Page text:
Since Former Uber engineer Susan Fowler lifted the lid on Silicon Valley’s long rumored sexual harassment problem back in February – a move that ultimately led to CEO Travis Kalanick stepping down - more women in the tech industry have come forward to talk about their similar experiences.
A couple of weeks ago, a report in The Information revealed how half a dozen female tech industry workers had to deal with the unwanted advances of venture capitalist Justin Caldbeck, co-founder and managing partner of Binary Capital.
One of the women, Lindsay Meyer, described how Calbeck would text her constantly, ask why she preferred spending time with her boyfriend rather than with him, and kiss and grope her. "I felt like I had to tolerate it because this is the cost of being a nonwhite female founder," she explained.
After initially denying the claims, Caldbeck took an indefinite leave of absence and issued a statement apologizing for his actions. “It is outrageous and unethical for any person to leverage a position of power in exchange for sexual gain, it is clear to me now that that is exactly what I’ve done,” he wrote.
On Friday, the New York Times published sexual misconduct claims against 500 Startups founder Dave McClure and VC Chris Sacca.
Billionaire Sacca, who is now retired from investing and left the “Shark Tank” show in April, issued an apology just hours before the Times report, admitting that he contributed to making the industry “inhospitable to women.” Following the publication of the Times article, Sacca amended his statement to say he disputed the allegation that he touched female entrepreneur Susan Wu's face without her consent at a tech event in 2009.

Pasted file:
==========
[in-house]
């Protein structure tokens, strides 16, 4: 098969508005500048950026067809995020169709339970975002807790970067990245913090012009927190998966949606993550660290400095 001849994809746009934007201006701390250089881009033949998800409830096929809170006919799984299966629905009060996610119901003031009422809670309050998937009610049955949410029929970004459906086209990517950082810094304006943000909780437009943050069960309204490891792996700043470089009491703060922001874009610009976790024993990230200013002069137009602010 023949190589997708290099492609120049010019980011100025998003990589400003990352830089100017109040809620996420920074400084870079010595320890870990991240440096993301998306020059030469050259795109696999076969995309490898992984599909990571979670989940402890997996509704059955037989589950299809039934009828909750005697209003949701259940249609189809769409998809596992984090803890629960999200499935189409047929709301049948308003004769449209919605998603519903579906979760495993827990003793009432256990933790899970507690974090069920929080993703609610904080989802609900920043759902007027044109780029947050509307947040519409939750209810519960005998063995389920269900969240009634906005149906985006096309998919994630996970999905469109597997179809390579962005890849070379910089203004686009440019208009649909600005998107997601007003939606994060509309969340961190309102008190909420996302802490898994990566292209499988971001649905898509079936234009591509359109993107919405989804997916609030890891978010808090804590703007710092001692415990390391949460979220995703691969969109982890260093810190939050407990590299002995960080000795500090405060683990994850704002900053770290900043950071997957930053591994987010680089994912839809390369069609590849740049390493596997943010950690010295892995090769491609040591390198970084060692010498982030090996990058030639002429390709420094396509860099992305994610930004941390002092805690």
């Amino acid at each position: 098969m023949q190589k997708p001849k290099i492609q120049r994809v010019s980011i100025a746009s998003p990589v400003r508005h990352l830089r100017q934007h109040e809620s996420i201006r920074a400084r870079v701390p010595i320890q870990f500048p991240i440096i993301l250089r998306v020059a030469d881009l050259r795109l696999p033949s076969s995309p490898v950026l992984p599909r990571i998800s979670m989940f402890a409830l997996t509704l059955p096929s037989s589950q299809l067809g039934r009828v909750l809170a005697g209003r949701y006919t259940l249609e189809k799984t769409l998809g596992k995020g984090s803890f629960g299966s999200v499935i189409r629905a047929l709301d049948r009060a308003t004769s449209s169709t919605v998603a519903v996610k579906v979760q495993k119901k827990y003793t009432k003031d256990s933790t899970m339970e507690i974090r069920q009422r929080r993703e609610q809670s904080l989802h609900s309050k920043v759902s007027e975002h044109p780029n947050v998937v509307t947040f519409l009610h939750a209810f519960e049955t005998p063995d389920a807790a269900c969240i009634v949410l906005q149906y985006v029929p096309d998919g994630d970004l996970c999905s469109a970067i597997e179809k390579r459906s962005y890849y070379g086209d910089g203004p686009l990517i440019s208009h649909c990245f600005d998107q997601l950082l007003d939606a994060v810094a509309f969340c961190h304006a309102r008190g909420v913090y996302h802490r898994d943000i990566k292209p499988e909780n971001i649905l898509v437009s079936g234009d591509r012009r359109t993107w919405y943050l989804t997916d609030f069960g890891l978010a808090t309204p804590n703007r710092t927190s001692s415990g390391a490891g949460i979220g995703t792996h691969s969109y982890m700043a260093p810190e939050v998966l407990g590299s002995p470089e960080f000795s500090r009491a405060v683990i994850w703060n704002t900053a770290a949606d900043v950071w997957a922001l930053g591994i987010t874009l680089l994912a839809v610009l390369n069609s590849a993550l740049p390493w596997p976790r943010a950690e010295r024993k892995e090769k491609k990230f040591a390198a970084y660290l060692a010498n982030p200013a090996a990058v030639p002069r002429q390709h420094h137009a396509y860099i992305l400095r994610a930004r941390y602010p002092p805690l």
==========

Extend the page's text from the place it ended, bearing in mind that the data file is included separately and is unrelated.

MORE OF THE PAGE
Dave McClure, cofounder of 500 Startups, was also named in the Times piece. He was accused of sending a female job applicant a Facebook message that read: “I was getting confused figuring out whether to hire you or hit on you.”
Shortly after the revelations were printed, 500 Startups announced a previous alteration in its leadership structure and that McClure is “addressing changes in his previous unacceptable behavior.”
The Times also writes about start-up adviser Marc Canter, who sent Cinemmerse founder/CEO Wendy Dent increasingly flirtatious messages. In an interview, Canter said that Dent “came on strong to me, asking for help” and that she had used her sexuality publicly. He said the reason for his behavior was because he disliked her ideas and wanted Dent to go away.